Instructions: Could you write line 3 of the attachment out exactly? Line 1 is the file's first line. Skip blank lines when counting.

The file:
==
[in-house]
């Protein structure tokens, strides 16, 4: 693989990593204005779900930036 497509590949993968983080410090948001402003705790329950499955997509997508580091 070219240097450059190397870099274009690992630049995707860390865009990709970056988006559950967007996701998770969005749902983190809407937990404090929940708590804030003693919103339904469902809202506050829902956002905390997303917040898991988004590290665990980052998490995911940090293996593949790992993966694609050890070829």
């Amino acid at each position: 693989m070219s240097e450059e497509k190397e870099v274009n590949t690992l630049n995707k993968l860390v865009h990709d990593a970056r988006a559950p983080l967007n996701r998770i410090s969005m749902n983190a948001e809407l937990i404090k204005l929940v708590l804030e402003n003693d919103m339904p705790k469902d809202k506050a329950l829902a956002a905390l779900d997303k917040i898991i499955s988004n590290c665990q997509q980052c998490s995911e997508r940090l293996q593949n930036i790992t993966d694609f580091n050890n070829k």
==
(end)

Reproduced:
């Amino acid at each position: 693989m070219s240097e450059e497509k190397e870099v274009n590949t690992l630049n995707k993968l860390v865009h990709d990593a970056r988006a559950p983080l967007n996701r998770i410090s969005m749902n983190a948001e809407l937990i404090k204005l929940v708590l804030e402003n003693d919103m339904p705790k469902d809202k506050a329950l829902a956002a905390l779900d997303k917040i898991i499955s988004n590290c665990q997509q980052c998490s995911e997508r940090l293996q593949n930036i790992t993966d694609f580091n050890n070829k």